Paul’s preaching centered on Jesus and what he did on the cross, and what this atonement for sin means for people in the present age. Paul brought his sermons to a decision. As the jailer in Acts 16:31 asks, “what must you do to be saved?”

Second, Paul taught freely and with boldness because his gospel was based on Scripture. If we go back in Acts and read Paul’s sermons, we find that they are based on the fulfillment of scripture. The same is true for the letters, Paul constantly quotes scripture and alludes to the Hebrew Bible as the revealed word of God.

Using Paul’s sermon in Acts 13 as an example, he blends several verses from the Hebrew Bible in order to show that Jesus is the messiah. In fact, ever apostolic sermon in Acts is laced with references to the Hebrew Bible, whether that is Peter in Acts 2 and 3 or Stephen in Acts 7. The only exception are the two sermons of Paul in pagan contexts, but even there he alludes to the story of the Bible without directly quoting it. This implies that Paul knew his Bible well and was able to apply that scripture to new events. In this case, to show that Jesus is the messiah and that his death on the cross means salvation for both Jews and Gentiles.

Here is another potential problem for modern Christians. We lack confidence in the Bible for several reasons:

  • Biblical Ignorance – Biblical illiteracy is a problem in the church, it is an epidemic in the world. Most church kids are taught the Old Testament by vegetables, most twenty-somethings only know the few Bible stories that were on the Simpsons. This is a problem which must be overcome, but not by downplaying the text of the Bible.
  • Biblical Embarrassment – some of the stories from the Hebrew Bible are difficult to read in a modern context. When I teach freshmen Bible survey classes, frequently I hear from students, “I had no idea that was in the Bible!) There are stories in the Hebrew Bible that are attacked by secularists as violent, misogynist, or portraying God as a sociopath.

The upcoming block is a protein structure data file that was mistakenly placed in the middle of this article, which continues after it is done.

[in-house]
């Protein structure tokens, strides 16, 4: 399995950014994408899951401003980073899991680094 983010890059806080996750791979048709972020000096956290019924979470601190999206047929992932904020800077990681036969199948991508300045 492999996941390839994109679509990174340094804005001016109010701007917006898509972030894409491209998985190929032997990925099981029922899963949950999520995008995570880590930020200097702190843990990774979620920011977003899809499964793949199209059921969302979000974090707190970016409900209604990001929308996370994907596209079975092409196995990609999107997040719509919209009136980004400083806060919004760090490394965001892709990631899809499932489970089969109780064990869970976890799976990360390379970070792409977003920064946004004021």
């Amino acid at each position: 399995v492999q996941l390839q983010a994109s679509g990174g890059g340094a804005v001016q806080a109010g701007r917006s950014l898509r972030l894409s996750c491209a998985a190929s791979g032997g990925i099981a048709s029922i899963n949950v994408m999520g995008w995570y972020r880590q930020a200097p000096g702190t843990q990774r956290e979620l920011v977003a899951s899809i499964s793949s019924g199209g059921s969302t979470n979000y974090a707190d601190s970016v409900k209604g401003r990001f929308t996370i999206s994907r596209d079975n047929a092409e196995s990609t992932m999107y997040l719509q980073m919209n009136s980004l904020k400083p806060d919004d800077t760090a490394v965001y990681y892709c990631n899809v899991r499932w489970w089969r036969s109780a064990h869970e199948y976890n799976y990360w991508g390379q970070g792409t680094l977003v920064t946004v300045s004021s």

• Biblical Replacement – it is sometimes easy to get people to a spiritual idea without using the Bible. (Using movie clips at camp, teaching the gospel through a secular song or literature, the Gospel according to Lord of the Rings, for example). This is a legitimate way to generate interest, but if the Bible is not the foundation of the sermon, it does not matter how crafty your illustration is.

As shocking as it seems, there are churches in America that do not peach from the Bible. Their people do not bring Bibles to church because they do not own Bibles and there is little need for them in the sermon.

Third, Paul taught freely and with boldness because his preaching of the gospel was the fulfillment of God’s plan. We are looking at the last line of the book of Acts and seeing how Luke wanted to end the story. But the idea that God is fulfilling the great story of redemption in the work of Jesus is a major theme of his two books.

Luke 1:1 states that his purpose for writing was so that Theophilus might have an accurate record of the “things which have been fulfilled among us.” Luke 24:44-49 concludes the book of Luke with the same idea, Jesus himself states that everything that happened fulfilled scripture. Acts is the story of how that fulfillment works it’s way from Jerusalem to the rest of the world, and ultimately to Rome itself.

If I absolutely knew how a sporting event was going to come out, I would be able to wager with confidence. I might even have a boldness to “bet it all” on the outcome of the game. What Luke is telling us in the last few verses of Acts is that we can have confidence in the outcome because God has already planned the key events of salvation history and he has already won the victory in the death and resurrection of Jesus. Standing on the foundation of the scripture, we can have confidence in the gospel of Jesus Christ and share our faith “with boldness” and “without hindrance.”

Why is it, then, that we pretend we are hindered in our presentation of the Gospel?

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Phillip J. Long

Phillip J. Long

I am a college professor who enjoys reading, listening to music and drinking fine coffee. Often at the same time. Author of Jesus the Bridegroom(Wipf & Stock 2014).